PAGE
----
This is a guest post written by Erin L. She teaches middle school in a public charter school teacher in Louisiana. For more information on the series and submitting your own perspective on education post, click here.
When I first decided to pursue my teaching certificate, I had a pretty lofty idea of what my classroom would look like. Of course, I’d have state-of-the-art technology at my fingertips, unlimited resources, and students who were focused and eager to learn. With that combination and my zealousness, I thought nothing could get in the way of my students’ achievement.
Sadly, though, the reality of teaching doesn’t quite measure up to the dream. Don’t get me wrong, there is still much to be loved about the education field. Nothing makes me happier than winning over a reluctant reader with a great book or finding ways to connect with troubled students. That being said, there are several roadblocks that keep my teaching dreams grounded.
The biggest one, of course, being the pressure of standardized testing and all that it impacts. The internal struggle we have with not wanting to teach to the test yet still being very aware that the scores are directly tied to our job security and salaries (while this isn’t true for all teachers, it’s definitely becoming the norm).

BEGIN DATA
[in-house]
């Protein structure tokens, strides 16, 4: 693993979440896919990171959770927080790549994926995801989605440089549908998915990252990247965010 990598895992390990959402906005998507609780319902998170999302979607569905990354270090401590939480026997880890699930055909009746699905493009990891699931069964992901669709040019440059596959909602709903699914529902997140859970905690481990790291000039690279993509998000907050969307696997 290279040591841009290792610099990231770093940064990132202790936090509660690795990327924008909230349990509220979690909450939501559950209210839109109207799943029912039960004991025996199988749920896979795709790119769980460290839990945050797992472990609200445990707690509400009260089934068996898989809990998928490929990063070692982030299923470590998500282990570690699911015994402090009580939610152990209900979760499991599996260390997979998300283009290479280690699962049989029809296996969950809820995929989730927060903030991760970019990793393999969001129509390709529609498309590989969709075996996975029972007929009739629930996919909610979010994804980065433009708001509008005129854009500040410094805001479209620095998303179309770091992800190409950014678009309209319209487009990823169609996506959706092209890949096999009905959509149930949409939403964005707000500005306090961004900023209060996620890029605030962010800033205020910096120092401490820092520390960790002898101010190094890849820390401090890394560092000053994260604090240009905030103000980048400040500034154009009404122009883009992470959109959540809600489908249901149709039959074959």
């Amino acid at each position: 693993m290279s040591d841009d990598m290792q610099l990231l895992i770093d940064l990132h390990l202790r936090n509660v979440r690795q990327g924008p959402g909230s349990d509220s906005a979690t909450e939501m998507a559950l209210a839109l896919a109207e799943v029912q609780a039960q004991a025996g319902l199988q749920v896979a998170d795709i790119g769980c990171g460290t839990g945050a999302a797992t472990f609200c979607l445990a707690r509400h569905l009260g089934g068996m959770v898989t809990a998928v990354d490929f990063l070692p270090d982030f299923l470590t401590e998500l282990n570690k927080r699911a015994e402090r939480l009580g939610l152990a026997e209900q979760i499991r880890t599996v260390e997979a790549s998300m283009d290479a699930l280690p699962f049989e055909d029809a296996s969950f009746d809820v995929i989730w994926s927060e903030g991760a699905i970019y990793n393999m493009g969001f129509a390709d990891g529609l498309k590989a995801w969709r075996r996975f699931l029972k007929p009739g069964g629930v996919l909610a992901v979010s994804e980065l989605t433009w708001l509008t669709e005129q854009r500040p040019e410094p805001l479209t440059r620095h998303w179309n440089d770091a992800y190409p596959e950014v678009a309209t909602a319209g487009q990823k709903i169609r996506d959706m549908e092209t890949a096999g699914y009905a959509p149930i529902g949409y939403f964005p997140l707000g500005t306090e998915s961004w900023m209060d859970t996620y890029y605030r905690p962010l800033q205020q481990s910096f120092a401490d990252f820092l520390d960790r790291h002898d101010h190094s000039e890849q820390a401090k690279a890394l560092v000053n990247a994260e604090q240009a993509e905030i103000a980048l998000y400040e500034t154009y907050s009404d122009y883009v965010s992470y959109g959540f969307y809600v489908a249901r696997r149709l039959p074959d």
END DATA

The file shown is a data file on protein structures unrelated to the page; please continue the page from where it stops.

I’m currently teaching at an inner-city charter school that relies on student scores just for survival. The vast majority of our students come to middle school with reading and math skills that are at least two years behind. Many of my eighth graders came to me reading at a third grade level. And yet, I’m supposed to teach them the same curriculum as every other eighth grade class across the country (This is known as the Common Core Curriculum). If we don’t show significant growth each year, our building sits on the chopping block. And for my students, their scores determine whether or not they can advance to high school. The pressure on everyone often feels insurmountable.
What I want you to know is that teachers are also saddened and frustrated at the state of education in our country. We, too, feel that your children are over-tested and stifled from developing an authentic love of learning. We agree that no one test can adequately summarize the achievement of your child.
At the end of the day, we don’t have any choice in the matter. We are forced to push aside our frustrations and teach the mandated curriculum, whether or not we agree that it’s best for our students. We spend our Sundays constructing lesson plans that meet all of the learning needs and styles of our students. We give up our planning time to work with small groups, giving them the extra attention they need. We volunteer to teach Saturday school to go over the test-taking strategies they need to learn but our jam-packed curriculum doesn’t allow. We become counselors and parents to our students, lending listening ears and offering sage advice.
And we do it all because we care. Because, at the end of the day, that’s still why we teach. No one would put up with what we do if they didn’t care about the kids. It’s ALL about the kids!
And we hope that through all the effort, our students perform well enough to ease up the pressure – just for a few months… until the next groups of students walk into our classrooms and we start all over again.